Equity futures are lower this morning with the dollar and bonds only slightly higher, oil is still trying to strangle the global economy by pushing $95 a barrel, gold is higher while silver is flat, and food commodities are generally higher.
The 20 City Case-Schiller Index was flat for the month of August, but down 3.8% year over year. Here’s Econodream:
Home prices, at best, may be stabilizing according to Case-Shiller data that show no change in the adjusted composite-20 index for August. The reading ends three prior months of 0.1 percent declines (July revised downward from no change). The unadjusted reading, at a very weak plus 0.2 percent vs plus 0.9 percent and plus 1.1 percent in the two prior months, points to price contraction in August given that monthly readings in this report are three-month averages. Nevertheless, the unadjusted year-on-year pace of minus 3.8 percent is the best reading since February in what hints at a flattening in the slope of price contraction. At 10:00 a.m. ET this morning, the FHFA house price index will be released.
I’d hardly call a 3.8% year over year price decrease “stabilized,” more like just not in complete free-fall. As we get quite a bit of home data this week, keep the Option-Arm Reset chart in mind and how we are now past peak, but it will take time to work these through the economy.
Keep that chart in mind, too, as you wonder in fascination at the wild antics of the Obama Administration opening up Fannie, Freddie, and FHA loans to no doc, no appraisal, don’t care if they are underwater, refinancing. Nuts, certainly NOT a cure for housing, just another attempt to help the banks while pretending to help the people, all such efforts only delay a real bottom in the housing market.
Here’s the entire Case-Schiller report, I note that there is positive spin bias language in their reports, and that makes Schiller a part of the problem, especially knowing that they allowed S&P (a corrupt organization and a big part of the problem) to own this report – thus I do not consider it unbiased, and again point out that companies with financial interests in economic reporting should NOT be allowed to produce and then publically disseminate economic statistics on that industry. I’m not saying that private entities shouldn’t report, only that such entities not have financial entanglements.
Case-Shiller August 2011
Consumer Confidence, FHFA House Price Index, and the Richmond “Fed” Index are all released at 10:00 Eastern this morning and will be reported inside of the Daily Thread.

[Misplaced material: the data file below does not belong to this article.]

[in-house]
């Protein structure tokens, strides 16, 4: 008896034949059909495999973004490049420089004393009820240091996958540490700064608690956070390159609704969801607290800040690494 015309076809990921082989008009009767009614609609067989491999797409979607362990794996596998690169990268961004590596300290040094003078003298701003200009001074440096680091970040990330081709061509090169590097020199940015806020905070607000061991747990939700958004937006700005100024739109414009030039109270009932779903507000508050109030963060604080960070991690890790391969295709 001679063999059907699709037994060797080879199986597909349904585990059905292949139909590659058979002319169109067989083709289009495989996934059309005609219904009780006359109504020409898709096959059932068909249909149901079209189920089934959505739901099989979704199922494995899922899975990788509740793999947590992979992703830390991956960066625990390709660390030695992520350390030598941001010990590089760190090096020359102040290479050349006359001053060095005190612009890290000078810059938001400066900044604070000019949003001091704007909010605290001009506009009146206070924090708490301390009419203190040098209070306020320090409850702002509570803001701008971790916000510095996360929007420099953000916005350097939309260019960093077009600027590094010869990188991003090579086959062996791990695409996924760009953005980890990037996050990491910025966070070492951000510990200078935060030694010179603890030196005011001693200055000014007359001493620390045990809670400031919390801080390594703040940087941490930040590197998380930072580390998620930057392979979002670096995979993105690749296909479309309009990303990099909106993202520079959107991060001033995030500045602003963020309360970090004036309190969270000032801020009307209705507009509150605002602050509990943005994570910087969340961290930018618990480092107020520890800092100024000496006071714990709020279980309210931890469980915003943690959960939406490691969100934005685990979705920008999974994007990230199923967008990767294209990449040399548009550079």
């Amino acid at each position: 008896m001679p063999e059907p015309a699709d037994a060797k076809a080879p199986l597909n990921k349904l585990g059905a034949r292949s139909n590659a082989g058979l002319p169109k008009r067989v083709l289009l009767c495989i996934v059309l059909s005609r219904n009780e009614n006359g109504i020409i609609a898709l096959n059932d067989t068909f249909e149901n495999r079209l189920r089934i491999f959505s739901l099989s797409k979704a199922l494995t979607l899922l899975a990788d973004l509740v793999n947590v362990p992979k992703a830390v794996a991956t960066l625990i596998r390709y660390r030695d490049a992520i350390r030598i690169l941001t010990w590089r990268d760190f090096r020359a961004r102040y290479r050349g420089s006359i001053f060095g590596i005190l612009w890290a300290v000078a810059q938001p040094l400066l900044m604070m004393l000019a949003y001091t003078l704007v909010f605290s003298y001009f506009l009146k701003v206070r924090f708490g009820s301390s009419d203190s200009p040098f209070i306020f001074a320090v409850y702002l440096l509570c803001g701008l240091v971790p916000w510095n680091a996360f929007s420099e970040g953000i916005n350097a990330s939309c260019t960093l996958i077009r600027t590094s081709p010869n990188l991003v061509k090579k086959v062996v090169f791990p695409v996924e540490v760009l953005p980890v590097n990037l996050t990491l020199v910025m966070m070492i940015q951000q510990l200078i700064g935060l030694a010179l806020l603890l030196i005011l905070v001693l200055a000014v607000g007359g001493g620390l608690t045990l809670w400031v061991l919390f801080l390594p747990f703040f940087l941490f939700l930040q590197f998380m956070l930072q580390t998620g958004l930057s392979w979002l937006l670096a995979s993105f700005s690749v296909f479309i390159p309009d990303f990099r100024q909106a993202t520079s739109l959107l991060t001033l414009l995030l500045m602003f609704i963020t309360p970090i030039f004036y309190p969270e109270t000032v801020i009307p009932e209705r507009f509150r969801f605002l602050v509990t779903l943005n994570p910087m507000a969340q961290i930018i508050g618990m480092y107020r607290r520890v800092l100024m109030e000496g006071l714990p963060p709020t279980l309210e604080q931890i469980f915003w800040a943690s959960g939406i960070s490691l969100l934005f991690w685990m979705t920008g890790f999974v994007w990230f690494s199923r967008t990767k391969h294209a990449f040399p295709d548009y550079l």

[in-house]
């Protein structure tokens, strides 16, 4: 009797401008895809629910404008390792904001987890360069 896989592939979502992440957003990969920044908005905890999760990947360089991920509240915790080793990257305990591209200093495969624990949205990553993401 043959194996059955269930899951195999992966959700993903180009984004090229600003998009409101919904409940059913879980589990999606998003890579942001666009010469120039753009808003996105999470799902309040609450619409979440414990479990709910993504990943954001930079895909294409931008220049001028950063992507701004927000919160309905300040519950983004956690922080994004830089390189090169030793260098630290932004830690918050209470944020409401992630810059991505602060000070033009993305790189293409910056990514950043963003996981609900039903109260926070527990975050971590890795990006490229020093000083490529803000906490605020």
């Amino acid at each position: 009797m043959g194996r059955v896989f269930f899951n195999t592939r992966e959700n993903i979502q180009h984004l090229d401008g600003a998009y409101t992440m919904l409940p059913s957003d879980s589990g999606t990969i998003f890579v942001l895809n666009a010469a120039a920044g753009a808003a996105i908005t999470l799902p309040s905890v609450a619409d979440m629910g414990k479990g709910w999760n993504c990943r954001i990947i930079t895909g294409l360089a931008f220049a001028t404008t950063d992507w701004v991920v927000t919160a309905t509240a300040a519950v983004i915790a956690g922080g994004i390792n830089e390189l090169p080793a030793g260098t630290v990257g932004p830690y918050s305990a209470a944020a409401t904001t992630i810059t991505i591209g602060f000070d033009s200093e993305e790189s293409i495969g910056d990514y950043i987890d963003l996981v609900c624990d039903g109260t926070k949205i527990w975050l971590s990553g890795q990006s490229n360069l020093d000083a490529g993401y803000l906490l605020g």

For those still gambling in the casino, I just want to point out what can happen when stocks reach ridiculous valuations – Take a look at what happened to Netflix on their report last night, and, oh yeah, I think a large part of the market is just as ridiculous and just as airy:
NFLX Futures 5 Minute Chart:
NFLX 10 Year Chart:
$304 a share to $75 in just three months - bubble buildup always comes off way faster than it was put on. Whenever you see a parabolic rise, you rightly should be nervous as parabolic rises always collapse at some point, always. This money pumping economy has produced a manipulated market where excess builds very rapidly and then moves on to the next bubble very rapidly. This is gambling, it is not “investing,” and the equity markets are not serving their intended purpose efficiently because of the manipulation.
A lot has been said about the Occupy Wall Street movement, but lately they are again being marginalized in the media – simply not reported or when they do report they talk about how much they are “costing” local governments and businesses, LOL. David Icke made a fairly lengthy video discussing this movement that I think is important to watch, not that I agree with everything he says, but I do think that his advice to the movement to be “Street Savvy” is important. I would say it differently, I would say “keep your eye on the ball and don’t lose focus.”
Agree completely that we need to be wary of creating the same problem on an even larger scale, pushes in that direction are self-serving for those who currently posses the money creation power. But I would caution about being careful what you ask for – you do not want to swing from one extreme (infinite leverage) to the other (no leverage, no fractional reserves), or you will definitely not be happy with the results. Again, there is a way to transition to a stable and reasonable economy that works to the benefit of everyone, and I’ll be spelling that out again in my next articles revisiting Freedom’s Vision.